Who’s Laughing At Who?

Who’s Laughing At Who?

Who’s Laughing At Who?
A philosophical discussion about perspective, rappers, and shitty memes.
                                                                                      by Sean Powers

Anyone who’s ever spent a significant amount of time around me is acutely aware of the fact that when it comes to other people’s opinions- I very seldom give anything even resembling a fuck. Political leanings, social issues, religious beliefs- try as one may, in hopes that we may engage in a little back and forth, I simply do not have the capability to give a shit about every opinion that differs from mine. It is for this exact reason why I don’t spend time advocating a series of beliefs on social media platforms. Sure, every now and again, I’ll make an offhand comment when a situation reaches a level of absurdity that removes any chance for a “two sided” argument. But by and large, I am perfectly fine with letting everyone go about their merry way, boastfully spouting misinformation like a three year old child explaining the intricacies of Santa Claus on Christmas Eve. The way I see it, the universe will “reward” many of society’s most inept cheerleaders on its own, in due time. As the old saying goes, “Never argue with a fool- onlookers may not be able to tell the difference.”

That all being said, every once in a while, something will catch my attention on a deeper level. In my eyes, there are certain outstanding moments; specific incidents where a small item of note can speak to a much larger issue. Oftentimes, these eye-opening instances stem from something seemingly trivial and unrelated to anything more significant. Today, I would like to discuss one such example, via the internet and the magic of memes.

A couple of years ago, a meme crossed my eyes for the first time in what would become a seemingly monthly reoccurrence. Initially, as is often the case with memes, it elicited a slight chuckle when I saw it. Perhaps you are also familiar with this meme; the accompanying image varies from source to source, but the text essentially reads, “No matter how bad things get, remember- Someone you went to high school with is still trying to make it as a rapper.”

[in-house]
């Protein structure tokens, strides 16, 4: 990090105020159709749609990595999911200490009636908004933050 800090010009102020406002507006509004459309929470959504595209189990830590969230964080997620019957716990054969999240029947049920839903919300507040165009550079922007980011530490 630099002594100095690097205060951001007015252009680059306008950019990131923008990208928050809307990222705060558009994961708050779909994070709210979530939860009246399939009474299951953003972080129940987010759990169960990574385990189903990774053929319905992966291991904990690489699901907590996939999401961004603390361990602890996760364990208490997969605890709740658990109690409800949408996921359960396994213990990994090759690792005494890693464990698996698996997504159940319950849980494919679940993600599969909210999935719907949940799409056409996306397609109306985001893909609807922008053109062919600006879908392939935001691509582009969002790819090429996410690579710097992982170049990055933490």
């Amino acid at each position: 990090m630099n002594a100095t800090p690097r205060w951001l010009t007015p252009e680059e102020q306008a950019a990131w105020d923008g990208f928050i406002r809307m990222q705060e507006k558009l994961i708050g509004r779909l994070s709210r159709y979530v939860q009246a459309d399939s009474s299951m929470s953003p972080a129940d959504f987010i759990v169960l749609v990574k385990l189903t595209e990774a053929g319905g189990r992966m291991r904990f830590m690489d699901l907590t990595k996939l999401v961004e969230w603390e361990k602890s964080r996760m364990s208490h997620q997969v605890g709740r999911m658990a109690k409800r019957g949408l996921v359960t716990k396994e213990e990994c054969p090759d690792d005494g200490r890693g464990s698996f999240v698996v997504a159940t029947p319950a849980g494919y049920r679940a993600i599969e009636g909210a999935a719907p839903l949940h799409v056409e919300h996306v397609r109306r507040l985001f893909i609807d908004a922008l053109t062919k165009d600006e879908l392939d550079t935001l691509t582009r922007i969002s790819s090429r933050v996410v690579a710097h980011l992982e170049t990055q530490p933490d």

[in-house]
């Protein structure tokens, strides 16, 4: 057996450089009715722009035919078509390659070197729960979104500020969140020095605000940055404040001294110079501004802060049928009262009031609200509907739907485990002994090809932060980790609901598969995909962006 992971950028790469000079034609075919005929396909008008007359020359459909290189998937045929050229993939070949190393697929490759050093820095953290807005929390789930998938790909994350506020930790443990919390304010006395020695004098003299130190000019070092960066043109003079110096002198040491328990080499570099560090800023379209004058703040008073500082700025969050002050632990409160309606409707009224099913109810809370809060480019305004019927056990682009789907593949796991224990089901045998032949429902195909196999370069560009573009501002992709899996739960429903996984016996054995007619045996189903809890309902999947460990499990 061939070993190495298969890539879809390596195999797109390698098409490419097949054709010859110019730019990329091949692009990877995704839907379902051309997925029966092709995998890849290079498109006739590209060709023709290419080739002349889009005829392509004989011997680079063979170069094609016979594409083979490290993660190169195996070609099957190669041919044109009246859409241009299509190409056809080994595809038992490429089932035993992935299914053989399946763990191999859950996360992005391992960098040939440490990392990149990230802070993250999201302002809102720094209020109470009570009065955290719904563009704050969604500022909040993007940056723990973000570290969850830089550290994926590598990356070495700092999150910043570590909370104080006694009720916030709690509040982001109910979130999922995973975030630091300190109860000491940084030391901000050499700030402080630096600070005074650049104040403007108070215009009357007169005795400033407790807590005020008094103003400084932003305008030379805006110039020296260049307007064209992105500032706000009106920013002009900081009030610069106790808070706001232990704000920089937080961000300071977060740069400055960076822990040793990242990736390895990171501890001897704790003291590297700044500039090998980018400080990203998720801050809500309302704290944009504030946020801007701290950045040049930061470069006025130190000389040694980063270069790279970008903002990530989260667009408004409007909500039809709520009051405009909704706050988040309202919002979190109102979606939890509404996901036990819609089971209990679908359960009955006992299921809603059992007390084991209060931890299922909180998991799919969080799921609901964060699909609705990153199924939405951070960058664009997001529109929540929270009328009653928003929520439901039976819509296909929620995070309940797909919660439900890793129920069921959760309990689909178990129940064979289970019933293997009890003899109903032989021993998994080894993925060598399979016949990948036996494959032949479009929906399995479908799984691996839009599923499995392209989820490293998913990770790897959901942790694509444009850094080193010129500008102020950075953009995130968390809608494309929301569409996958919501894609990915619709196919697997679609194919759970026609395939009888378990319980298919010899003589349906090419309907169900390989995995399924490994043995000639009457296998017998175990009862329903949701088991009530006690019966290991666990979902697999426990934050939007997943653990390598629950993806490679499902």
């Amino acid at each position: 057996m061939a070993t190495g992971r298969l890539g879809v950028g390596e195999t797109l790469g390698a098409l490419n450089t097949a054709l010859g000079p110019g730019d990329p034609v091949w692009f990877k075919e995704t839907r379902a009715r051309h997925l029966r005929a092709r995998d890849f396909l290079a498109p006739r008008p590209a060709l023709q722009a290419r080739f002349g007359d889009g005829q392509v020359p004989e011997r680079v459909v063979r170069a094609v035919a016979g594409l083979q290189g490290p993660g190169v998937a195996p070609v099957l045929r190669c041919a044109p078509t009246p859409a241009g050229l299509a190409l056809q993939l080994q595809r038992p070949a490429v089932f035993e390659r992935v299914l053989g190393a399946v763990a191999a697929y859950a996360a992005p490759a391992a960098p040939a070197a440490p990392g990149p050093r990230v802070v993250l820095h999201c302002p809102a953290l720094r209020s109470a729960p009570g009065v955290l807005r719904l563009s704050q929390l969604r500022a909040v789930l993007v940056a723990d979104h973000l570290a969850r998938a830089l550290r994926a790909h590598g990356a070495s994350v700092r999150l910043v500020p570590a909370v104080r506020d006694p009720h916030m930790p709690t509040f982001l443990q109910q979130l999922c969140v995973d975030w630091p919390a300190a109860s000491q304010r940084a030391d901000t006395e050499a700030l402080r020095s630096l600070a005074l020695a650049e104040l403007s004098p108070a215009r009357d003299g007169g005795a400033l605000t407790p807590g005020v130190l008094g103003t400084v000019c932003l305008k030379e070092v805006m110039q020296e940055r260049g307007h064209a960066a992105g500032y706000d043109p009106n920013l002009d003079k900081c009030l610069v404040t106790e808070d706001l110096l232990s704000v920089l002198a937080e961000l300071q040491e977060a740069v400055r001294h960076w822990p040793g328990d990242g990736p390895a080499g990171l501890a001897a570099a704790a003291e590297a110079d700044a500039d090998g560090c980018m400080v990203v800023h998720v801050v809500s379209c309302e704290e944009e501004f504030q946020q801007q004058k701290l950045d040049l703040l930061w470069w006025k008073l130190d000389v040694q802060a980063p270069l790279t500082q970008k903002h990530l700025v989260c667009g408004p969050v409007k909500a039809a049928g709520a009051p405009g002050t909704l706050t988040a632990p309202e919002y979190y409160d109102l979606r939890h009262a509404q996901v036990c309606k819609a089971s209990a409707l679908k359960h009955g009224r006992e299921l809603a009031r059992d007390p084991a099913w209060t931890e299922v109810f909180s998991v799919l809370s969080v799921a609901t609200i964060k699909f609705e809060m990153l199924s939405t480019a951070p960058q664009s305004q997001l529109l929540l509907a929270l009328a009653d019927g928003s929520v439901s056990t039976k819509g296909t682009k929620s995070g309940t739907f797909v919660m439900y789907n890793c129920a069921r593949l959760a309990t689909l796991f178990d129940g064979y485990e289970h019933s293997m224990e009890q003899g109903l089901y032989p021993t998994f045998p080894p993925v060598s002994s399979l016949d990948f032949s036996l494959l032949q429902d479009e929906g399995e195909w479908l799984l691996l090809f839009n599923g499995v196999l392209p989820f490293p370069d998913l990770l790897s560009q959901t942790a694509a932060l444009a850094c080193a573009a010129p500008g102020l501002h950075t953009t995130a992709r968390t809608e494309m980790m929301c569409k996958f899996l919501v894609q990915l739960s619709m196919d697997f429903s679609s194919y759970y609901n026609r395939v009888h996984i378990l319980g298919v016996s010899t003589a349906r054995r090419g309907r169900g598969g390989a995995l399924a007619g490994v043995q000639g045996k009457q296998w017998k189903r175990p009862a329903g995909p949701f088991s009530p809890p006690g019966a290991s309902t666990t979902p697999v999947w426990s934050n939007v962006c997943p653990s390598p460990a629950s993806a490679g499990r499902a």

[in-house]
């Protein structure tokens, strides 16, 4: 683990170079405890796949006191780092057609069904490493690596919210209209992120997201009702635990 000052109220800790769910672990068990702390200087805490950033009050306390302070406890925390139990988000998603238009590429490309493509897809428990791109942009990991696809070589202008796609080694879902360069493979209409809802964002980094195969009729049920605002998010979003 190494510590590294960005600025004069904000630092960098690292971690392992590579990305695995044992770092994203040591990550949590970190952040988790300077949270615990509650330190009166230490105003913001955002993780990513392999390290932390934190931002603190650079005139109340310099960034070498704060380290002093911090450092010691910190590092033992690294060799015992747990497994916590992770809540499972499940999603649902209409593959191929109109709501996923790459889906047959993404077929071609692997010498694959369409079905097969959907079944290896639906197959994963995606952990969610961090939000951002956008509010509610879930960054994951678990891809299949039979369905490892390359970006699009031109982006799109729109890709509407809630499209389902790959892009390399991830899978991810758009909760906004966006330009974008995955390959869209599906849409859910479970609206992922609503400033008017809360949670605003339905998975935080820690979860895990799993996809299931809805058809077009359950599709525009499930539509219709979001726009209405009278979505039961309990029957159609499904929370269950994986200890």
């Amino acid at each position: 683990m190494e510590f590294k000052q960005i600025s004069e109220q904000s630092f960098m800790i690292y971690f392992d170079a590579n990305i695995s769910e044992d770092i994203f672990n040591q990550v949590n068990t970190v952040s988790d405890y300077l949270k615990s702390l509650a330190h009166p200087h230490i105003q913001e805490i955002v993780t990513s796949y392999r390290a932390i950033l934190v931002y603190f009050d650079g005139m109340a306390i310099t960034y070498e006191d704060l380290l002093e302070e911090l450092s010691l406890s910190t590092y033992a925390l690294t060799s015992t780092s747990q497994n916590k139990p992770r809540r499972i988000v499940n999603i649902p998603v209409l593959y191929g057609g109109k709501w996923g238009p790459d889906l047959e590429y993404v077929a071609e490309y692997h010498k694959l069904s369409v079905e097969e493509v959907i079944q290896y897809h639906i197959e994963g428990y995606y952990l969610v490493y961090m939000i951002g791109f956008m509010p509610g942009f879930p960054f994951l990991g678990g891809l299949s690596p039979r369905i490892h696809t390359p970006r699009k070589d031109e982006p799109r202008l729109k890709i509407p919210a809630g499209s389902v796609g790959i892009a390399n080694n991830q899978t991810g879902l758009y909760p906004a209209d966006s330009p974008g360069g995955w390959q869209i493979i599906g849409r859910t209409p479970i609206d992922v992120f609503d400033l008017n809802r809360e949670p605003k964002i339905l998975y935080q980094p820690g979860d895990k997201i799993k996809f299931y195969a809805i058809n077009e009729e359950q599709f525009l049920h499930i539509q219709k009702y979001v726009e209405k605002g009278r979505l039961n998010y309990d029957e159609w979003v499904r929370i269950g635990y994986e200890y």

Again, if you know me at all, you are aware that i make rap music. It’s something I’ve done, on some level, since I was a teenager. At times, it was a serious career pursuit; at other times- a hobby meant to relieve stress. Most importantly, it has always been a healthy creative outlet, and one that over time has allowed me to develop many skills that have use and value in other areas of my life.

Conversely, one thing that making rap music has never been, for me, is a wildly successful financial endeavor. So, is the reason the aforementioned meme perked my ears up because “the truth hurts bro”? No, actually; that couldn’t be further from the truth. It struck me that this meme is a perfect example of one of the biggest problems our society currently has. The problem isn’t memes, or rappers, although both can be quite appalling in their own right. The problem we have as a society is one of “Perspective”. Dr. Wayne Dyer once said, “When you change the way you look at things, the things you look at change,” and that always stuck with me as solid advice. So, I’d like to take a moment here to discuss this meme, and the resulting ways different perspectives manifest people’s actual lives and experiences.

“No matter how bad things get- remember, someone you went to high school with is…” Immediately, I’m struck by the need to compare misery/unhappiness with someone else in order to make one’s own life more palatable. This is the opposite of being grateful, which I consider to be among the most important principles of a healthy and happy life. I feel that if someone needs to look at someone else’s life through a judgmental lens in order to appreciate their own, they are missing the point entirely. Of course, that same judgmental inner monologue about others will also invariably turn on itself, resulting in an overall vibe of misery being omnipresent in said person’s life.

“…. still trying to be a rapper”